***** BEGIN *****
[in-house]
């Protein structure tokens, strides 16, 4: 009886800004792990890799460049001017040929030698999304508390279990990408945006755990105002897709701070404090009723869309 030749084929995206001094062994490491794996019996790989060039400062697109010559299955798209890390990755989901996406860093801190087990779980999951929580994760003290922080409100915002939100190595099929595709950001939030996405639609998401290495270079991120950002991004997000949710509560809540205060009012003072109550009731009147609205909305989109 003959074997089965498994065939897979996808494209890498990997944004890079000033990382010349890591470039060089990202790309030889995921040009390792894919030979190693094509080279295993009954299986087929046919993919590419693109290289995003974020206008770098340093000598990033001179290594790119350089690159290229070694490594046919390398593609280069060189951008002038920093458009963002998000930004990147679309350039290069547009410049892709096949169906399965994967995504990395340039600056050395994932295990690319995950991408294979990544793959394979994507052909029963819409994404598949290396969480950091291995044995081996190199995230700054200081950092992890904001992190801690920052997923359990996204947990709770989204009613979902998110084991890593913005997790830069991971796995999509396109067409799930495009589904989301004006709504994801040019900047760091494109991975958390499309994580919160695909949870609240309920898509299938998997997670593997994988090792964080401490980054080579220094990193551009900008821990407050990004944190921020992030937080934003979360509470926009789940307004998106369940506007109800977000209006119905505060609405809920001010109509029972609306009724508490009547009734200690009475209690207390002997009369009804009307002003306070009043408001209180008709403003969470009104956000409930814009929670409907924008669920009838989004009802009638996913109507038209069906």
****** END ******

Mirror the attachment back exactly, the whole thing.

[in-house]
């Protein structure tokens, strides 16, 4: 009886800004792990890799460049001017040929030698999304508390279990990408945006755990105002897709701070404090009723869309 030749084929995206001094062994490491794996019996790989060039400062697109010559299955798209890390990755989901996406860093801190087990779980999951929580994760003290922080409100915002939100190595099929595709950001939030996405639609998401290495270079991120950002991004997000949710509560809540205060009012003072109550009731009147609205909305989109 003959074997089965498994065939897979996808494209890498990997944004890079000033990382010349890591470039060089990202790309030889995921040009390792894919030979190693094509080279295993009954299986087929046919993919590419693109290289995003974020206008770098340093000598990033001179290594790119350089690159290229070694490594046919390398593609280069060189951008002038920093458009963002998000930004990147679309350039290069547009410049892709096949169906399965994967995504990395340039600056050395994932295990690319995950991408294979990544793959394979994507052909029963819409994404598949290396969480950091291995044995081996190199995230700054200081950092992890904001992190801690920052997923359990996204947990709770989204009613979902998110084991890593913005997790830069991971796995999509396109067409799930495009589904989301004006709504994801040019900047760091494109991975958390499309994580919160695909949870609240309920898509299938998997997670593997994988090792964080401490980054080579220094990193551009900008821990407050990004944190921020992030937080934003979360509470926009789940307004998106369940506007109800977000209006119905505060609405809920001010109509029972609306009724508490009547009734200690009475209690207390002997009369009804009307002003306070009043408001209180008709403003969470009104956000409930814009929670409907924008669920009838989004009802009638996913109507038209069906």